We have Canada to thank for a barrage of best eats, from Montreal’s humble but coveted sesame bagels and classic French cuisine to savory Alberta steaks and traditional fondue in Lake Louise Village. Among the urban skylines of contemporary Vancouver or shivering in a remote Yukon mining town, Canadian cuisine has taken its rightful place in sought-after destinations for culinary travelers and locals alike.
When it comes to Canadian comfort food, few dishes can compare to centuries-old tourtière. Traditionally a meat pie dish that got its start in Québec province, its journey into Canadian hearts began over the holidays when cooks minced pork, veal, or beef and mixed it with potatoes between layers of flaky crust. Canadians are known for friendliness and hospitality any time of year, so it’s no surprise that chefs are giving a variety of these homey little pies a permanent spot on modern menus. Gone is the pigeon pie of the 1600s and, in its place, contemporary tourtière is limited only by a cook’s imagination. Though tourtière has evolved from its cast-iron kettle days to new interpretations, finding it isn’t always easy – a Google search returns more recipes than restaurants that serve it. Here are a few of our favorite OpenTable eateries where tourtière remains a reason to celebrate.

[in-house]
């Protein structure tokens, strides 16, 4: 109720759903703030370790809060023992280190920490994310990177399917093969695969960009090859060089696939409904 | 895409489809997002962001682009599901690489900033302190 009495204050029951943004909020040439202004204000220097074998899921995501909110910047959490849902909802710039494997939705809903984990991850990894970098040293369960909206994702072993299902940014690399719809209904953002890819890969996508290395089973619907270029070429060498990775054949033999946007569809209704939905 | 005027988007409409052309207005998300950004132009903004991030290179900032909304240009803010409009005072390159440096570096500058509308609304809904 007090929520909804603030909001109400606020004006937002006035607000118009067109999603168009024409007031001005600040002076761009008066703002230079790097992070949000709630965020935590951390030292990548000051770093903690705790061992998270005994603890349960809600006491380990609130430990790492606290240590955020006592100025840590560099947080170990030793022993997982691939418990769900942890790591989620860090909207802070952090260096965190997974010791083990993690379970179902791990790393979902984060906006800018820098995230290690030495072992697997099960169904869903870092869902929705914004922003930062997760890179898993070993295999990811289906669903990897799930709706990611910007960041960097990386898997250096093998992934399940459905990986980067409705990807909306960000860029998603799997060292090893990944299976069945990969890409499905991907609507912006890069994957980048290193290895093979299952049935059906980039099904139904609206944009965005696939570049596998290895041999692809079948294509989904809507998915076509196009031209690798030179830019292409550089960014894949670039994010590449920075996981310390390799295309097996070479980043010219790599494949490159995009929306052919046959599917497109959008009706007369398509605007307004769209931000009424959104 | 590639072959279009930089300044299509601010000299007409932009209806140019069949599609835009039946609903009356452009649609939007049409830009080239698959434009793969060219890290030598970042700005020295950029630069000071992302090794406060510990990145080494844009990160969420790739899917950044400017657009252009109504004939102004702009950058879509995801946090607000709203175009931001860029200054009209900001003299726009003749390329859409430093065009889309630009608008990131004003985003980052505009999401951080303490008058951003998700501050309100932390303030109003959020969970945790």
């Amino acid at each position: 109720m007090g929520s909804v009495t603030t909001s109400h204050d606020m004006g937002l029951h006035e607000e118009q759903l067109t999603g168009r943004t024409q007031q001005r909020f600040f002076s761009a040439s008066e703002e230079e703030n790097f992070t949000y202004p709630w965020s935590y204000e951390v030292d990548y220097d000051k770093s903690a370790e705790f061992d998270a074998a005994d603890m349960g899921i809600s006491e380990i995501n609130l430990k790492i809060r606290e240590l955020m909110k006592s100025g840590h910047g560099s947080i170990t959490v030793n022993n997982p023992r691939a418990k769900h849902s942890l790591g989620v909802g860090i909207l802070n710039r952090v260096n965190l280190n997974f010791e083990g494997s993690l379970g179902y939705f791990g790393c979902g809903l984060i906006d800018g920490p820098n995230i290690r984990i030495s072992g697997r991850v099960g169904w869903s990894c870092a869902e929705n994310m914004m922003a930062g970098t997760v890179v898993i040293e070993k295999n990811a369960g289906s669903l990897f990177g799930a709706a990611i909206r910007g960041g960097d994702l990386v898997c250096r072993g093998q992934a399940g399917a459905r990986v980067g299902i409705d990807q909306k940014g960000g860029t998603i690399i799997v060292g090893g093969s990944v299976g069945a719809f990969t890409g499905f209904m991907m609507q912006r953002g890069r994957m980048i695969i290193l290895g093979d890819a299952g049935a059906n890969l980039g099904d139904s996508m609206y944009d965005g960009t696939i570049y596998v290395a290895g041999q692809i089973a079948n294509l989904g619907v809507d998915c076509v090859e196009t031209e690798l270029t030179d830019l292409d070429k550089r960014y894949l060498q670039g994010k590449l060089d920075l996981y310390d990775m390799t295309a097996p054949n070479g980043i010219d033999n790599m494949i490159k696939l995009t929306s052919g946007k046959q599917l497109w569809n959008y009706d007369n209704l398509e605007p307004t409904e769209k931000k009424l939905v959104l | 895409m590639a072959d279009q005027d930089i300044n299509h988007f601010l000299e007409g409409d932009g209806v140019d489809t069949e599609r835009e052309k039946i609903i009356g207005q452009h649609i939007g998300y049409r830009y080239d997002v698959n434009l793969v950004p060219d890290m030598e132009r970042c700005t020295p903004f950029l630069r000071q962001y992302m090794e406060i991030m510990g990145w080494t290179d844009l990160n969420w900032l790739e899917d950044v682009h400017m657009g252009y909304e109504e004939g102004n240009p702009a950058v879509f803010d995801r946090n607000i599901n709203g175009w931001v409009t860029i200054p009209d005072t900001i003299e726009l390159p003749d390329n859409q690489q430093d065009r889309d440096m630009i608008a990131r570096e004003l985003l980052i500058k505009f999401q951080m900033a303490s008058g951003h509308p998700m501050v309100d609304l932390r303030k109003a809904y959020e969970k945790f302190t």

Donna Mac, Calgary, Alberta
Donna Mac in Calgary, named for the owner’s grandmother, has only been open a few months. But chef Justin ‘Tino’ Longpre couldn’t be happier with the feedback he’s already getting about their version of the Canadian staple.
“In our earliest conversations about Donna Mac, we always talked about people and, in my mind, my ideal guest sits at the bar, reads a book, and eats dinner,” he said. “We wanted Donna Mac to be a welcoming neighborhood joint where we all wanted to hang out, so tourtière is a natural fit.”
Donna Mac’s feel-good vibe harkens back to Donna Mac herself, when families did not have a lot of money, grew veggies in backyard gardens, and warming up the house meant tossing another log on the fire. Hearty food is at home here, where Longpre loves the history of tourtière and the personal connection guests have with it.
“We always make something that includes everyone so our twist on a traditional meat tourtière is a vegetarian version prepared with mushrooms and lovely dark spices using lentils to bind it together,” said Longpre, who couldn’t be happier with the feedback he has received. “Do guests expect something more refined than a slice of tourtière? Apparently not, because now they also come in to order the whole pie.” Make a reservation at Donna Mac.
Bannock, Toronto, Ontario
In Toronto, Bannock is home to a pork shoulder tourtière served with pickles and tamarind jus. Bannock executive chef and Toronto native Michael Robertson grew up eating tourtière throughout the holidays with family friends from Québec City.
“It was such a treat to go on ski trips where everyone would gather around and tourtière was always on the table,” he said. “We are proud of our tourtière, which is a blend of beef and braised pork shoulder, not pulled pork, but it has that same texture.”